“Seventy-eight percent nitrogen, twenty-one percent oxygen, the remaining one is a mixture of various other gases. The atmosphere is almost an exact match to Earth,” Reed reported. “Scanners are picking up massive amounts of life forms and technology.”
A cheer went up around the bridge. The captain slumped back in her chair. Their mission appeared to be half complete. Karen sent their current coordinates to Earth, knowing it would take ages before it would actually reach them.
“Captain, should we wake up the others?” asked Dr. Treater.
The others would be the two-hundred men and women aboard the ship that still slept in suspended animation. A group of people that would begin to colonize a new world while they awaited the arrival of other ships that would carry more refugees from their dying home planet.
“No,” Karen responded. “Let’s see what’s down there first. Prepare to enter the atmosphere.”
They careened forward and Mr. Rain reduced speed as they started the landing process. When they entered the atmosphere, Kavidian shook violently, but calmed as it moved through a bank of clouds. Below was a vast ocean and a massive land form covered in lush greenery and bright, exotic flowers along the water’s shore. A forest covered most of the continent as far as Karen could see. All but a large space in the middle where a city was built.
The buildings reached skyward, towering spires of gold with windows that reflected the cloud filled blue of the sky around them. From the center of the city, the buildings were built smaller until they were no more the occasional huts peppered throughout the forest. Captain Stills could only assume these were houses, but they seemed oddly out of place compared to the elegant skyscrapers in the center of the town.
The communications officer, Mr. Fredrick, informed the captain that there was no signal coming from the town. “There does appear to be a landing pad on the west side of the main tower.”
“Take us down, Mr. Rain,” Karen ordered.
The thrusters slowed their approach and The Kavidian came to a gentle rest on the landing pad. Through the viewport, Karen could see a large door that appeared to lead to the interior of the building. Though there seemed to be no one to greet them. As a matter of fact, whatever beings lived on this world, they certainly kept themselves hidden well.
“What now?” asked Commander Benton.
Karen wasn’t sure. When they had talked about the mission before launch, the others involved (men and women back on Earth that were no doubt dead now) talked about the possibilities of what they’d find on a foreign planet, a seemingly abandoned city was not one of them. After further thought she shrugged. “Let’s go check it out.”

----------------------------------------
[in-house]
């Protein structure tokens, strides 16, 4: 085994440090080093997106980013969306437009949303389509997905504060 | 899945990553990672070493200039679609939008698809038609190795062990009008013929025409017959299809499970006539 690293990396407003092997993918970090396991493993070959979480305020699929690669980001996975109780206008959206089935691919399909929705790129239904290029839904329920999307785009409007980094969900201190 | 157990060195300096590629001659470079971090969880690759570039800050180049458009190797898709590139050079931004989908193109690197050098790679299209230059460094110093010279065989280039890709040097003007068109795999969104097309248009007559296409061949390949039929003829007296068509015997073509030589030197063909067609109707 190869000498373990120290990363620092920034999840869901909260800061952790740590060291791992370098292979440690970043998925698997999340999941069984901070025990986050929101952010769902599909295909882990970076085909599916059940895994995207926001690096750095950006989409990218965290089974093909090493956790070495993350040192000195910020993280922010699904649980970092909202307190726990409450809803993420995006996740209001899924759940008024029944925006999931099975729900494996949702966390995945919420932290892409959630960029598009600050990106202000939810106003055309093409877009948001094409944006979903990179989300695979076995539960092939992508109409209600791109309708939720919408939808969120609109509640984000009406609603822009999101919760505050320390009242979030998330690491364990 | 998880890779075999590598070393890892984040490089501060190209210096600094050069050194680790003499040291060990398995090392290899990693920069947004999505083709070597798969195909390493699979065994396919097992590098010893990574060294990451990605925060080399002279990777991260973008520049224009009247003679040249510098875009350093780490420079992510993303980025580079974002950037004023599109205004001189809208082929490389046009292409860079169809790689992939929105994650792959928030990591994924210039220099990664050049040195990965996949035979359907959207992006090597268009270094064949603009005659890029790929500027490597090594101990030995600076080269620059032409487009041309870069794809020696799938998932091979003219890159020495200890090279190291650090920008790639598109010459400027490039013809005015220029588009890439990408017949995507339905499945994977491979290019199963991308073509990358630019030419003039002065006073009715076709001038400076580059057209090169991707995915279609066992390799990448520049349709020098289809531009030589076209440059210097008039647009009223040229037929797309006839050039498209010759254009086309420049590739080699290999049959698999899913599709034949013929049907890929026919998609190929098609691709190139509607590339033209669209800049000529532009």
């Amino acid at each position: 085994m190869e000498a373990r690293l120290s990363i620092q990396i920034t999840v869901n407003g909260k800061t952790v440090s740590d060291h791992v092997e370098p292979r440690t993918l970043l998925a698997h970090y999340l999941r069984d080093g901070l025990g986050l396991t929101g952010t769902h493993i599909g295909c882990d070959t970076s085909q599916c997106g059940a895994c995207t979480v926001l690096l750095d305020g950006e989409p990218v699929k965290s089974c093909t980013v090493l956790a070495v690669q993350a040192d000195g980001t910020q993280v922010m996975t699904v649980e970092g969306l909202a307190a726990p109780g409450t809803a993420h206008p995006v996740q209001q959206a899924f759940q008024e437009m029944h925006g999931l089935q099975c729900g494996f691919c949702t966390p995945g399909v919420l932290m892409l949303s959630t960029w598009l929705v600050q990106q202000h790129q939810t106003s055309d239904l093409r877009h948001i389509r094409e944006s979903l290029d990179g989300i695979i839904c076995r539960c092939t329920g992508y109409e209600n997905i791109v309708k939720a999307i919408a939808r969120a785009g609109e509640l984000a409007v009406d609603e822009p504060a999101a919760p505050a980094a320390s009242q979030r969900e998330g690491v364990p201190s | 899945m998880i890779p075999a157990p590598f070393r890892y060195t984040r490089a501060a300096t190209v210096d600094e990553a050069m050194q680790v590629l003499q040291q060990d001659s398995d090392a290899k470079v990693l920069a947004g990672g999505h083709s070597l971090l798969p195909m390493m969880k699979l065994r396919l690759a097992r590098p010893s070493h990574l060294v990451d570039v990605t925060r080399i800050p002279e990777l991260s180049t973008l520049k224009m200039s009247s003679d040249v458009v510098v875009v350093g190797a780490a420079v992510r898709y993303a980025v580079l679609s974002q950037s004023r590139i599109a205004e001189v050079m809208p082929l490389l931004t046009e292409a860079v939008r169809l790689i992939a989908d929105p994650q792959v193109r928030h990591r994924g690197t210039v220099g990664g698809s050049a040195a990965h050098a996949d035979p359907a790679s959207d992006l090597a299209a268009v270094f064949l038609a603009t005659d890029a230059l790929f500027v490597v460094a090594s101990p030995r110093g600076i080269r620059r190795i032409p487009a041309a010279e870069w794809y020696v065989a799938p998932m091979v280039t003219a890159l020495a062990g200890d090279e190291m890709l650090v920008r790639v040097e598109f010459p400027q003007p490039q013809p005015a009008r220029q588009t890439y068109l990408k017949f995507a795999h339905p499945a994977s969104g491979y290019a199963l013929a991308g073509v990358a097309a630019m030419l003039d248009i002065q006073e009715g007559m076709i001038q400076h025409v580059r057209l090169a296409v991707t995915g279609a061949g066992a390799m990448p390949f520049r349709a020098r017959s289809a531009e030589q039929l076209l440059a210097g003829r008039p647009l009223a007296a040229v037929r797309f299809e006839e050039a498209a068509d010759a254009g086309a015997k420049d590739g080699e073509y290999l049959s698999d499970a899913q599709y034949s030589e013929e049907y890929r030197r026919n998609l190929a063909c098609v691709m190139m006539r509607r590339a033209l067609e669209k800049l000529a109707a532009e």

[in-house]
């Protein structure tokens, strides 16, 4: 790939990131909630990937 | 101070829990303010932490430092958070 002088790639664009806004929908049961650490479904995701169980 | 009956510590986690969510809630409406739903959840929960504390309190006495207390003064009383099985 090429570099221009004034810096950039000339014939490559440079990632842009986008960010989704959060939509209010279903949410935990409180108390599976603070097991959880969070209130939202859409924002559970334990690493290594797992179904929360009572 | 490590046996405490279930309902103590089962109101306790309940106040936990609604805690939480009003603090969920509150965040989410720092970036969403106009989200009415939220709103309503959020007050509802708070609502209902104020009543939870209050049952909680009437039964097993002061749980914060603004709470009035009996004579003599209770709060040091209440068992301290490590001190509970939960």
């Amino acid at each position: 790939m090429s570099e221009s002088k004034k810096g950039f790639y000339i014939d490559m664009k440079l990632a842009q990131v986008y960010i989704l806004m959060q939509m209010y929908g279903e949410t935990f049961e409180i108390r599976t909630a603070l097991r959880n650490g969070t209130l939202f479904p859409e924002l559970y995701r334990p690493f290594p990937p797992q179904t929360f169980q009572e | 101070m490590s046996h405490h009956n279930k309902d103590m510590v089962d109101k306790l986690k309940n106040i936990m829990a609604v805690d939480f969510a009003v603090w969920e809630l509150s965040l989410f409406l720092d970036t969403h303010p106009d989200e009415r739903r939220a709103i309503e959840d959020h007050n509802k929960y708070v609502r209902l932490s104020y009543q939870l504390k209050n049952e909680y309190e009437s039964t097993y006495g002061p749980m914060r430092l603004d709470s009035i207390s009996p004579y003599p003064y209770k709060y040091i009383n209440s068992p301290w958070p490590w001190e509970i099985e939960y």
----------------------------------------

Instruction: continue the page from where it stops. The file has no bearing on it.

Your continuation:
There was a hydraulic hiss as the ramp dropped from the freight area. Karen stepped down slowly and let the clean air enter her lungs. Commander Benton followed with weapon at the ready, flanked on either side by two of his men.
“Lower your weapons,” Karen instructed.
“What?” Benton returned in disbelief.
“If there is someone here we don’t want to give them the wrong idea.”
Benton lowered his rifle and motion for his men to follow suit. As for Karen, she had strapped a pistol on her hip, she wasn’t going to take any chances either, but she prayed she wouldn’t have to pull it.
The landing pad appeared to be concrete, or at least something similar. It was a small thing, but the familiarity to Earth’s structures gave her some comfort. The odd quiet of the large city, in contrast, made her uneasy. A place so large should never be so quiet.
A slow, grinding sound broke the silence and Karen looked up to see the massive door sliding up on tracks and disappearing into the wall above. From the darkness within there came two beings that stood at least ten feet tall. Their bodies were muscular and their faces brutish with tusk curling down from the corners of their wide mouths. In their hands they each held a long staff that had large, odd shaped blades at one end and a barrel at the other. Karen suspected some form of ammunition fired from these barrels. She sensed more than saw Benton and his men tense up.
“Easy,” Karen ordered.
The two large aliens (although Karen supposed it was her and her men that were the aliens in this situation) stepped to either side of the door as if to stand guard. A moment later three much shorter figures emerged from the doorway. They weren’t quite as tall as the average man, but in all other aspects they were humanoid. Two arms, two legs, one head. The being in front seemed positively ancient, his body bent slightly with the burden of age. His skin was pale and wrinkled, his eye large and black. Beneath the two slits that passed as his nose was a cat-like mouth, two flapping lips over a chin slick with moisture.
“Mr. Fredrick,” Karen spoke into her communicator. “Send out Word-bot.”
Word-bot, as the crew had come to call him, was actually an Automated Language Decoder and Translator Robot. Everyone felt this was too much of a mouthful to use all the time so most took to calling him Word-bot instead. The chrome plated robot came shuffling down the ramp just as the small welcoming party reached the captain and her guards.
Captain Stills bowed low to the being in front of her. The being studied the visitors a moment and finally spoke in a tongue that was full of gurgles and clicks. Word-bot listened a moment, it’s servo-motors whirring as it moved his head back and forth. It was clear the translator needed to hear more before it could decode the language.